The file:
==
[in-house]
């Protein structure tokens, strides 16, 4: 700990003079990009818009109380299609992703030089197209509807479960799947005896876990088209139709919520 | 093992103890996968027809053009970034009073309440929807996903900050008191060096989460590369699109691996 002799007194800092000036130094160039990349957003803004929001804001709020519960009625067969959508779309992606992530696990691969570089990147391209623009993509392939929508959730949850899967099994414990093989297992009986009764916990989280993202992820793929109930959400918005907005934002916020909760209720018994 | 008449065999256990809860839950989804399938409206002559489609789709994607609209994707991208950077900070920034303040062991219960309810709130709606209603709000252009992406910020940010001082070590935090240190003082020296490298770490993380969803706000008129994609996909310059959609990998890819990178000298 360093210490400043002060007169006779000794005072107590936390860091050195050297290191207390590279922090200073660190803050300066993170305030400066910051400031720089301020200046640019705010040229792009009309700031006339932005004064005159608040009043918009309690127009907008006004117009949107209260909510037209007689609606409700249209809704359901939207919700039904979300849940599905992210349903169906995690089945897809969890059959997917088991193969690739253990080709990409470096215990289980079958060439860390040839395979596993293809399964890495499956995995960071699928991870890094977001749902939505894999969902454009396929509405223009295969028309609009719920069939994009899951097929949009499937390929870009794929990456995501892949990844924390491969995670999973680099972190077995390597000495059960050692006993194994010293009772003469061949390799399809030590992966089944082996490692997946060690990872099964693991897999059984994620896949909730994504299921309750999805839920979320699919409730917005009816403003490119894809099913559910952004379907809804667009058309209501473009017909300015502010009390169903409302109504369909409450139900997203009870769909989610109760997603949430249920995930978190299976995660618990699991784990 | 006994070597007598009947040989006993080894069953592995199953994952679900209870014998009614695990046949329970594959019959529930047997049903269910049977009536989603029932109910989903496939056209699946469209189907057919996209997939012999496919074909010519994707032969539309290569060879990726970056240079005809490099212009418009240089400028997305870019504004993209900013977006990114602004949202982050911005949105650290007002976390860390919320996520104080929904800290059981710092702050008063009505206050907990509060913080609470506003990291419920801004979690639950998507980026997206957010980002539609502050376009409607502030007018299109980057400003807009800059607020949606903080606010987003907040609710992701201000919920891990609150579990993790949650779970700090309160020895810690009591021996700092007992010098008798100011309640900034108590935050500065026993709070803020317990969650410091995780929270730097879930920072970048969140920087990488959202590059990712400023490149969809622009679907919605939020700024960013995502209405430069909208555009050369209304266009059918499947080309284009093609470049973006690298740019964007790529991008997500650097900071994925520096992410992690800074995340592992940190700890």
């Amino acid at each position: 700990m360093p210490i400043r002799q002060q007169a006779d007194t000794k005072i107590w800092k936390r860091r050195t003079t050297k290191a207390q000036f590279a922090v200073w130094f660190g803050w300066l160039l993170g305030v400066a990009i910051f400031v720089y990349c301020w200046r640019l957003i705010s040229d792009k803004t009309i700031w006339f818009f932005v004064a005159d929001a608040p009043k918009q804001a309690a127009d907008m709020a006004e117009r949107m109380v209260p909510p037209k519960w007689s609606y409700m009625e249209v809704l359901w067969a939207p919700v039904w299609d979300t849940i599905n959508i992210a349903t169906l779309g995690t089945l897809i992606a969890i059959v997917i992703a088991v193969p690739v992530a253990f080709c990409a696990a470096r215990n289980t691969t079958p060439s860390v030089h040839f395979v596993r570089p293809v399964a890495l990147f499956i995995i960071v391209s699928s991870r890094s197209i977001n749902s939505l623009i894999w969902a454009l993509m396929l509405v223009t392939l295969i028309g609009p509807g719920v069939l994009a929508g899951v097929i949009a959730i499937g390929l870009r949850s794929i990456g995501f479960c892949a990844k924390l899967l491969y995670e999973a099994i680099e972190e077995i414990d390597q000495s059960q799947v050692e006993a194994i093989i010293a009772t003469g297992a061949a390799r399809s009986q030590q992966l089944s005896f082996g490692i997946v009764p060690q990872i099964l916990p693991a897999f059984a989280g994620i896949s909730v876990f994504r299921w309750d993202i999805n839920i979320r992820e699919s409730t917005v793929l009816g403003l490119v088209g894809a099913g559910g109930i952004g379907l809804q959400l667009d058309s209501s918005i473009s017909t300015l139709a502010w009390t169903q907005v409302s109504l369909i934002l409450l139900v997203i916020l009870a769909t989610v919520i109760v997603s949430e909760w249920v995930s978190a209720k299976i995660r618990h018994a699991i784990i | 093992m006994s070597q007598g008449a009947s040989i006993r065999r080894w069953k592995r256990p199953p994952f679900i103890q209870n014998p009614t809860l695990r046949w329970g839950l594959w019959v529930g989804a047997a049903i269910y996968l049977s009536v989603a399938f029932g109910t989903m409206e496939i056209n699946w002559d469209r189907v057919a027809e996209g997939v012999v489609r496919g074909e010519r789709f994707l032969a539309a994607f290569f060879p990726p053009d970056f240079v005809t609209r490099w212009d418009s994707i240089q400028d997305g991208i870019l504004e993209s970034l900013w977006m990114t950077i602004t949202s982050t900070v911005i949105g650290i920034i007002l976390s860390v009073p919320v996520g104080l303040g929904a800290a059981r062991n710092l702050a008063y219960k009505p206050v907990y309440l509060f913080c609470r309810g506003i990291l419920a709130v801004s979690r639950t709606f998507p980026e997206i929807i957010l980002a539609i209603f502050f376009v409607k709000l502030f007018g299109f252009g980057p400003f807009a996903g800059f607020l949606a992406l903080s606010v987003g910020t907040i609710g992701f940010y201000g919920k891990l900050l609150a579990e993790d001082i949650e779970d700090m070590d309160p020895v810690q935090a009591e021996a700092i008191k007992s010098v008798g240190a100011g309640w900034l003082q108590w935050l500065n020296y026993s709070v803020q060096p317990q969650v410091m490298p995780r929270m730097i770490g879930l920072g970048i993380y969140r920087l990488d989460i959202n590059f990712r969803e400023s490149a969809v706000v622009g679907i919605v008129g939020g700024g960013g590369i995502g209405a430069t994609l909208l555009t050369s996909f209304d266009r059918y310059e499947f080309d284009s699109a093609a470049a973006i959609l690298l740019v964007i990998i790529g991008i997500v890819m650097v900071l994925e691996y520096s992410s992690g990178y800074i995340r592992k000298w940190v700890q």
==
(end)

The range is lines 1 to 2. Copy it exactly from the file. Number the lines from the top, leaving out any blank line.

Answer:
[in-house]
């Protein structure tokens, strides 16, 4: 700990003079990009818009109380299609992703030089197209509807479960799947005896876990088209139709919520 | 093992103890996968027809053009970034009073309440929807996903900050008191060096989460590369699109691996 002799007194800092000036130094160039990349957003803004929001804001709020519960009625067969959508779309992606992530696990691969570089990147391209623009993509392939929508959730949850899967099994414990093989297992009986009764916990989280993202992820793929109930959400918005907005934002916020909760209720018994 | 008449065999256990809860839950989804399938409206002559489609789709994607609209994707991208950077900070920034303040062991219960309810709130709606209603709000252009992406910020940010001082070590935090240190003082020296490298770490993380969803706000008129994609996909310059959609990998890819990178000298 360093210490400043002060007169006779000794005072107590936390860091050195050297290191207390590279922090200073660190803050300066993170305030400066910051400031720089301020200046640019705010040229792009009309700031006339932005004064005159608040009043918009309690127009907008006004117009949107209260909510037209007689609606409700249209809704359901939207919700039904979300849940599905992210349903169906995690089945897809969890059959997917088991193969690739253990080709990409470096215990289980079958060439860390040839395979596993293809399964890495499956995995960071699928991870890094977001749902939505894999969902454009396929509405223009295969028309609009719920069939994009899951097929949009499937390929870009794929990456995501892949990844924390491969995670999973680099972190077995390597000495059960050692006993194994010293009772003469061949390799399809030590992966089944082996490692997946060690990872099964693991897999059984994620896949909730994504299921309750999805839920979320699919409730917005009816403003490119894809099913559910952004379907809804667009058309209501473009017909300015502010009390169903409302109504369909409450139900997203009870769909989610109760997603949430249920995930978190299976995660618990699991784990 | 006994070597007598009947040989006993080894069953592995199953994952679900209870014998009614695990046949329970594959019959529930047997049903269910049977009536989603029932109910989903496939056209699946469209189907057919996209997939012999496919074909010519994707032969539309290569060879990726970056240079005809490099212009418009240089400028997305870019504004993209900013977006990114602004949202982050911005949105650290007002976390860390919320996520104080929904800290059981710092702050008063009505206050907990509060913080609470506003990291419920801004979690639950998507980026997206957010980002539609502050376009409607502030007018299109980057400003807009800059607020949606903080606010987003907040609710992701201000919920891990609150579990993790949650779970700090309160020895810690009591021996700092007992010098008798100011309640900034108590935050500065026993709070803020317990969650410091995780929270730097879930920072970048969140920087990488959202590059990712400023490149969809622009679907919605939020700024960013995502209405430069909208555009050369209304266009059918499947080309284009093609470049973006690298740019964007790529991008997500650097900071994925520096992410992690800074995340592992940190700890």